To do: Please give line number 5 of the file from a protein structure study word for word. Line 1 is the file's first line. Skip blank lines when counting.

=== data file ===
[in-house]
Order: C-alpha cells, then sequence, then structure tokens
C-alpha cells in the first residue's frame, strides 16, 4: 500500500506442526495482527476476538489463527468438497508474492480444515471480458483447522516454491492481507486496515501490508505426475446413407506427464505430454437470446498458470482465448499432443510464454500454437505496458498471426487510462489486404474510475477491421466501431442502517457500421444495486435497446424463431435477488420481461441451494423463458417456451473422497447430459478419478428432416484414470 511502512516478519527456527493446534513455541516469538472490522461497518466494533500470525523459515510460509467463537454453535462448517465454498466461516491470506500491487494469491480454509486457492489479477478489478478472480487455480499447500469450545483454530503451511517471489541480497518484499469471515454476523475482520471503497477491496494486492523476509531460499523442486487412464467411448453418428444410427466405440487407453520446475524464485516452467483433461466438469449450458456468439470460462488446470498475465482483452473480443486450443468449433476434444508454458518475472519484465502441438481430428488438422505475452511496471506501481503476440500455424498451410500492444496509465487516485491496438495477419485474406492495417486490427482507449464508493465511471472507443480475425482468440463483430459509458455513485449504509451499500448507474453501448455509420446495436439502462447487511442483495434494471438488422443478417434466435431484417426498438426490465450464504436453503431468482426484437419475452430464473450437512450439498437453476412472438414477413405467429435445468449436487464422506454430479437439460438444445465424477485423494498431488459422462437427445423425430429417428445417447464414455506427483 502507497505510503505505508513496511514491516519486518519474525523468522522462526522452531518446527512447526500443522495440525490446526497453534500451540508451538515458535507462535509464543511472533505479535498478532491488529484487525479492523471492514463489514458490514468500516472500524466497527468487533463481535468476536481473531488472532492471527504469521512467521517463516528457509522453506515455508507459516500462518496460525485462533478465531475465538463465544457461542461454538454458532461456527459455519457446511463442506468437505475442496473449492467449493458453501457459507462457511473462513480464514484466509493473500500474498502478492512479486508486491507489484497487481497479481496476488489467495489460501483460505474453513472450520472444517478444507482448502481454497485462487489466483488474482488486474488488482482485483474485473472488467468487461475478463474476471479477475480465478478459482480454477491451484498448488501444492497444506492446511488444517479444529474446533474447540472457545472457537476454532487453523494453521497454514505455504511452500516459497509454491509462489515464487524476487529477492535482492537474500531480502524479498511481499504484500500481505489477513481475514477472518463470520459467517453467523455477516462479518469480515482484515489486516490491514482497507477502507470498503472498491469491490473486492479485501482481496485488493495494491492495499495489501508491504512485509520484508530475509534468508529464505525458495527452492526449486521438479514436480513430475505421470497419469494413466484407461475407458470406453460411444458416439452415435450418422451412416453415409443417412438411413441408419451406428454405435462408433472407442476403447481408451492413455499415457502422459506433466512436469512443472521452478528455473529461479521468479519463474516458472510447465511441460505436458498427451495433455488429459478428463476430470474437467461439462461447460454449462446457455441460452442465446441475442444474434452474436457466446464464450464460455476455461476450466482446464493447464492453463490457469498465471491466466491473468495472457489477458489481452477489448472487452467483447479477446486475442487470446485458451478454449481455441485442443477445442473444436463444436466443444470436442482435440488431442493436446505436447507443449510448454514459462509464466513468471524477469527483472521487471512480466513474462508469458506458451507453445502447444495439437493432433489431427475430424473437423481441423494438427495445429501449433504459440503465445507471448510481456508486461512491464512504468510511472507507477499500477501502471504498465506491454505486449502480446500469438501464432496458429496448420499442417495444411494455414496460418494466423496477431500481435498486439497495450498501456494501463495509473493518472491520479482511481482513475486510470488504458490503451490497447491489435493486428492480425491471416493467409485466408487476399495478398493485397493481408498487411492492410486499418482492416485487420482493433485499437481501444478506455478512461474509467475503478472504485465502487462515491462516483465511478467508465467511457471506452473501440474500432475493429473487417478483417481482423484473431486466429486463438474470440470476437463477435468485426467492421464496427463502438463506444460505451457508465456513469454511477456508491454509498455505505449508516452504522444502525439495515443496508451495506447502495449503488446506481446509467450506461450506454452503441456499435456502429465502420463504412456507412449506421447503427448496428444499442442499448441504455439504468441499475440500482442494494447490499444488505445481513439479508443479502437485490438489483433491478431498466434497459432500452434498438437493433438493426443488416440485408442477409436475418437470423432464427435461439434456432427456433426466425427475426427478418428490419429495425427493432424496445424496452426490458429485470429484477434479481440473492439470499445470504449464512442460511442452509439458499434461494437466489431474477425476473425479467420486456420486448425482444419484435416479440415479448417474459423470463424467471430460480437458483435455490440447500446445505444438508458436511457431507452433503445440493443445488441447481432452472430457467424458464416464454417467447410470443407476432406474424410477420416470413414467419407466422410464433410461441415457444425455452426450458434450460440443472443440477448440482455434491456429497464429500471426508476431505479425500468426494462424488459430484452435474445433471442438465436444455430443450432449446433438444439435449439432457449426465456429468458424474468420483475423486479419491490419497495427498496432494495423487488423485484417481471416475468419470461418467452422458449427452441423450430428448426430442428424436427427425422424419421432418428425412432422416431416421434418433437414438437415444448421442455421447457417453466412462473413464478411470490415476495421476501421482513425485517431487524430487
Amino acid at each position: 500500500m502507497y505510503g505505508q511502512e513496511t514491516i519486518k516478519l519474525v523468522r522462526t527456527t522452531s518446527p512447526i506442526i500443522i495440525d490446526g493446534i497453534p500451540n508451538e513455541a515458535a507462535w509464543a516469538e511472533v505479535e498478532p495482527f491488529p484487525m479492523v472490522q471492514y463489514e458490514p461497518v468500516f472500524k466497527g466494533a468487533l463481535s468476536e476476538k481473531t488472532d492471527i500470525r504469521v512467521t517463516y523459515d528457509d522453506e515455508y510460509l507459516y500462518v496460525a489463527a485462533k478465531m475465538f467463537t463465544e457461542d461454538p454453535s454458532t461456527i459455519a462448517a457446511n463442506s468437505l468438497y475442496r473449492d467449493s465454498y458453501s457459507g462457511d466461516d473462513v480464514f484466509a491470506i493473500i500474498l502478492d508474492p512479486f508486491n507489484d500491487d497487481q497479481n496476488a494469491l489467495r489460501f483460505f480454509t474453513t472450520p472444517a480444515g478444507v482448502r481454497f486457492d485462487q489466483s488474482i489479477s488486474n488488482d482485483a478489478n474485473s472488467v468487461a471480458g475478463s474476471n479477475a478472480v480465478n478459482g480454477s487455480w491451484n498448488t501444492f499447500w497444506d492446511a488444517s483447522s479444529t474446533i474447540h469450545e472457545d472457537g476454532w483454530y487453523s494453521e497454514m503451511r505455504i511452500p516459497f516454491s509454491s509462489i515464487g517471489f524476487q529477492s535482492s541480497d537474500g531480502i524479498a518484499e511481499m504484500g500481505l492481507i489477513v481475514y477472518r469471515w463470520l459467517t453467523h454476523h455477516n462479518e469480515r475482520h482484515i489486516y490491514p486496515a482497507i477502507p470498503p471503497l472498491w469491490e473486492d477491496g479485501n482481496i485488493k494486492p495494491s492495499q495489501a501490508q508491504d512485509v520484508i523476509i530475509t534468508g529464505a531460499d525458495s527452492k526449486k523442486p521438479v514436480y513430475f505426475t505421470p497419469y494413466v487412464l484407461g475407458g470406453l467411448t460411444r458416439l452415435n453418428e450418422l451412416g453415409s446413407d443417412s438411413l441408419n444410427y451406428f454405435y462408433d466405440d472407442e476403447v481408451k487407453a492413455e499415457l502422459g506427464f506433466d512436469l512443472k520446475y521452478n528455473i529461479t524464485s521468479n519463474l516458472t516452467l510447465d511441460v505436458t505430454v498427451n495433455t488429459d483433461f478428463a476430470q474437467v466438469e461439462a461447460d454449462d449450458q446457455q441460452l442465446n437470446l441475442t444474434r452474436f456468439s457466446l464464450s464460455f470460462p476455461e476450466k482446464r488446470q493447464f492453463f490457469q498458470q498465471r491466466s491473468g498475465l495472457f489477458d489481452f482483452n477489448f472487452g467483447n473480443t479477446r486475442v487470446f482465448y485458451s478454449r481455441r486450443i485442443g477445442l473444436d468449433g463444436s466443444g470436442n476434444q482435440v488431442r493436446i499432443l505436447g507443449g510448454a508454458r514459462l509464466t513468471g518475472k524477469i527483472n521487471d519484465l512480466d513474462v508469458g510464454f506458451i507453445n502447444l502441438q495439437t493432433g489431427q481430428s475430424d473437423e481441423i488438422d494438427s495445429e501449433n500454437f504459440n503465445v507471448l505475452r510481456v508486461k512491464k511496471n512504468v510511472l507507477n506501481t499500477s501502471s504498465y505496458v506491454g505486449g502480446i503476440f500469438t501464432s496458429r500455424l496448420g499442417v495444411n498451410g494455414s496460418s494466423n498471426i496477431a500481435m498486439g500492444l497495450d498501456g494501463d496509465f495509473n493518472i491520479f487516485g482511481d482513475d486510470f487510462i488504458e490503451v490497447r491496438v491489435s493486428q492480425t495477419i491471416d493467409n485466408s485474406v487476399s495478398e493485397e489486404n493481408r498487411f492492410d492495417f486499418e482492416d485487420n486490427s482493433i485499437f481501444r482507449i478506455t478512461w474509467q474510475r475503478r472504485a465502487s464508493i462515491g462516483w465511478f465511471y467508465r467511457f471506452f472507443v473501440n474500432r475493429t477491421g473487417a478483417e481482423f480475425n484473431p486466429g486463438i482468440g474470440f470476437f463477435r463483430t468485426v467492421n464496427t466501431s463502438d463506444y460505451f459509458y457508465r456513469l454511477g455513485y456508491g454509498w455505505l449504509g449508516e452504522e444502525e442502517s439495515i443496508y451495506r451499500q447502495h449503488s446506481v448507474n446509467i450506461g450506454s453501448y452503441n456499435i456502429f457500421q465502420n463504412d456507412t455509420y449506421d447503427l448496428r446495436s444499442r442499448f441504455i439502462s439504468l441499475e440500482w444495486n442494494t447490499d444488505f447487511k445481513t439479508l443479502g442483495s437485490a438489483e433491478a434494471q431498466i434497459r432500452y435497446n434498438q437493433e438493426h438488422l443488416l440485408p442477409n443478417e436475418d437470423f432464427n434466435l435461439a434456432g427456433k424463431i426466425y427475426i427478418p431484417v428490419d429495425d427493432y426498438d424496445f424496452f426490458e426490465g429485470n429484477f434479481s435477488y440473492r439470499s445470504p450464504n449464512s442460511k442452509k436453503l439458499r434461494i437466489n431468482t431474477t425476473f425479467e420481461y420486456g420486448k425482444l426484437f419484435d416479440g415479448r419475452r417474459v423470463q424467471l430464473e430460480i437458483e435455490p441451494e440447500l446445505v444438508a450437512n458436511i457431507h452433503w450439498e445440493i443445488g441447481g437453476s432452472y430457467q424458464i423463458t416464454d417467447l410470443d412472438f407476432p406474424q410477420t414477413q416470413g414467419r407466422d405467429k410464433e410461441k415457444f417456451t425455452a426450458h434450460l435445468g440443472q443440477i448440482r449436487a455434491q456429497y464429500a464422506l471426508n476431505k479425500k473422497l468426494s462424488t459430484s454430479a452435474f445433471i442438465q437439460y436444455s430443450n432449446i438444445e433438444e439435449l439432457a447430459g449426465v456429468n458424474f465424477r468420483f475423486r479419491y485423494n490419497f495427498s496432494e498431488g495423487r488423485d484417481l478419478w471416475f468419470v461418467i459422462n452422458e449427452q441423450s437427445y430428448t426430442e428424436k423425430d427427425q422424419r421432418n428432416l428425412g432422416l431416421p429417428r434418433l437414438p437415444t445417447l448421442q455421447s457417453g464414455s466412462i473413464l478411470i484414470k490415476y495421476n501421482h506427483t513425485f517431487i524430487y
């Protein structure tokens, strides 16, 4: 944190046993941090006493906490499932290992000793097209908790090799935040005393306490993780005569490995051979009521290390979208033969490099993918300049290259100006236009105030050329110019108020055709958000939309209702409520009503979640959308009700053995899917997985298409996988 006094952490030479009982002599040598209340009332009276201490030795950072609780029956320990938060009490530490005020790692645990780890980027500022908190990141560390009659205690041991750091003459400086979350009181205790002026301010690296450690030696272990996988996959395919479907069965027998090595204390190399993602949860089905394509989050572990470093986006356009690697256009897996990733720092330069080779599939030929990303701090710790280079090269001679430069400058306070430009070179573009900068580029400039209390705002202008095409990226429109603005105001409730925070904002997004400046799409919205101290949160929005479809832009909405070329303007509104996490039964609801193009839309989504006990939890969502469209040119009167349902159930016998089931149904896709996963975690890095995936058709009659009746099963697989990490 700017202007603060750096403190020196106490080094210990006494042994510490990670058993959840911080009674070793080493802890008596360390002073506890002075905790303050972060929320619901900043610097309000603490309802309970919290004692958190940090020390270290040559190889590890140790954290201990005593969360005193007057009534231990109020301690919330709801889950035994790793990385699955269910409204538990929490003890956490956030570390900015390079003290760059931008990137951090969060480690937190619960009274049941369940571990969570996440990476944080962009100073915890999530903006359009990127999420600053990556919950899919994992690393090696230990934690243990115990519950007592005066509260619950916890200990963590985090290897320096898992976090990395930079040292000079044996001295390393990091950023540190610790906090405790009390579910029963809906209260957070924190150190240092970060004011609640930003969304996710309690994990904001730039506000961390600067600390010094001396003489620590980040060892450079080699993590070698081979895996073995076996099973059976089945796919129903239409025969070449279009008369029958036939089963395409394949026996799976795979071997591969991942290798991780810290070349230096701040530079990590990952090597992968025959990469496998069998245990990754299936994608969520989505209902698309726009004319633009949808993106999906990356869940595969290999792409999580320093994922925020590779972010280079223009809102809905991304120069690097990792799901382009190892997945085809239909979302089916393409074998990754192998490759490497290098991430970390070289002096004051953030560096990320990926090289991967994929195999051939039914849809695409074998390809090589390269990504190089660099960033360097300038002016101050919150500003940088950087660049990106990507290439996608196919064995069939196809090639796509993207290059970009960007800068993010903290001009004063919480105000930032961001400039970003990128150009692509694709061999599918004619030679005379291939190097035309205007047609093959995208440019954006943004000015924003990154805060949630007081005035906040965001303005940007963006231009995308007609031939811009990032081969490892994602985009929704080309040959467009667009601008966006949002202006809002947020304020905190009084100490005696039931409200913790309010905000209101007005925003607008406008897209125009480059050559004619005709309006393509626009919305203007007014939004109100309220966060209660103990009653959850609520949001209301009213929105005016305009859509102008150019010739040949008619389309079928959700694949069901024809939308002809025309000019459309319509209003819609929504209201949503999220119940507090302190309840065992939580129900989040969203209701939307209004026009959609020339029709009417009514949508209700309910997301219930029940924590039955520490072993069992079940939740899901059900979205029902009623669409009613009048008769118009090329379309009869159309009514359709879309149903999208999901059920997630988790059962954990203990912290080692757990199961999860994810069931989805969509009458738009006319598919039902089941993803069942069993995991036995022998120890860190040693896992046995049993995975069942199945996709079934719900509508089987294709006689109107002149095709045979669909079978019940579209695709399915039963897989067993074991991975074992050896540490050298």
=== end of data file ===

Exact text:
């Protein structure tokens, strides 16, 4: 944190046993941090006493906490499932290992000793097209908790090799935040005393306490993780005569490995051979009521290390979208033969490099993918300049290259100006236009105030050329110019108020055709958000939309209702409520009503979640959308009700053995899917997985298409996988 006094952490030479009982002599040598209340009332009276201490030795950072609780029956320990938060009490530490005020790692645990780890980027500022908190990141560390009659205690041991750091003459400086979350009181205790002026301010690296450690030696272990996988996959395919479907069965027998090595204390190399993602949860089905394509989050572990470093986006356009690697256009897996990733720092330069080779599939030929990303701090710790280079090269001679430069400058306070430009070179573009900068580029400039209390705002202008095409990226429109603005105001409730925070904002997004400046799409919205101290949160929005479809832009909405070329303007509104996490039964609801193009839309989504006990939890969502469209040119009167349902159930016998089931149904896709996963975690890095995936058709009659009746099963697989990490 700017202007603060750096403190020196106490080094210990006494042994510490990670058993959840911080009674070793080493802890008596360390002073506890002075905790303050972060929320619901900043610097309000603490309802309970919290004692958190940090020390270290040559190889590890140790954290201990005593969360005193007057009534231990109020301690919330709801889950035994790793990385699955269910409204538990929490003890956490956030570390900015390079003290760059931008990137951090969060480690937190619960009274049941369940571990969570996440990476944080962009100073915890999530903006359009990127999420600053990556919950899919994992690393090696230990934690243990115990519950007592005066509260619950916890200990963590985090290897320096898992976090990395930079040292000079044996001295390393990091950023540190610790906090405790009390579910029963809906209260957070924190150190240092970060004011609640930003969304996710309690994990904001730039506000961390600067600390010094001396003489620590980040060892450079080699993590070698081979895996073995076996099973059976089945796919129903239409025969070449279009008369029958036939089963395409394949026996799976795979071997591969991942290798991780810290070349230096701040530079990590990952090597992968025959990469496998069998245990990754299936994608969520989505209902698309726009004319633009949808993106999906990356869940595969290999792409999580320093994922925020590779972010280079223009809102809905991304120069690097990792799901382009190892997945085809239909979302089916393409074998990754192998490759490497290098991430970390070289002096004051953030560096990320990926090289991967994929195999051939039914849809695409074998390809090589390269990504190089660099960033360097300038002016101050919150500003940088950087660049990106990507290439996608196919064995069939196809090639796509993207290059970009960007800068993010903290001009004063919480105000930032961001400039970003990128150009692509694709061999599918004619030679005379291939190097035309205007047609093959995208440019954006943004000015924003990154805060949630007081005035906040965001303005940007963006231009995308007609031939811009990032081969490892994602985009929704080309040959467009667009601008966006949002202006809002947020304020905190009084100490005696039931409200913790309010905000209101007005925003607008406008897209125009480059050559004619005709309006393509626009919305203007007014939004109100309220966060209660103990009653959850609520949001209301009213929105005016305009859509102008150019010739040949008619389309079928959700694949069901024809939308002809025309000019459309319509209003819609929504209201949503999220119940507090302190309840065992939580129900989040969203209701939307209004026009959609020339029709009417009514949508209700309910997301219930029940924590039955520490072993069992079940939740899901059900979205029902009623669409009613009048008769118009090329379309009869159309009514359709879309149903999208999901059920997630988790059962954990203990912290080692757990199961999860994810069931989805969509009458738009006319598919039902089941993803069942069993995991036995022998120890860190040693896992046995049993995975069942199945996709079934719900509508089987294709006689109107002149095709045979669909079978019940579209695709399915039963897989067993074991991975074992050896540490050298």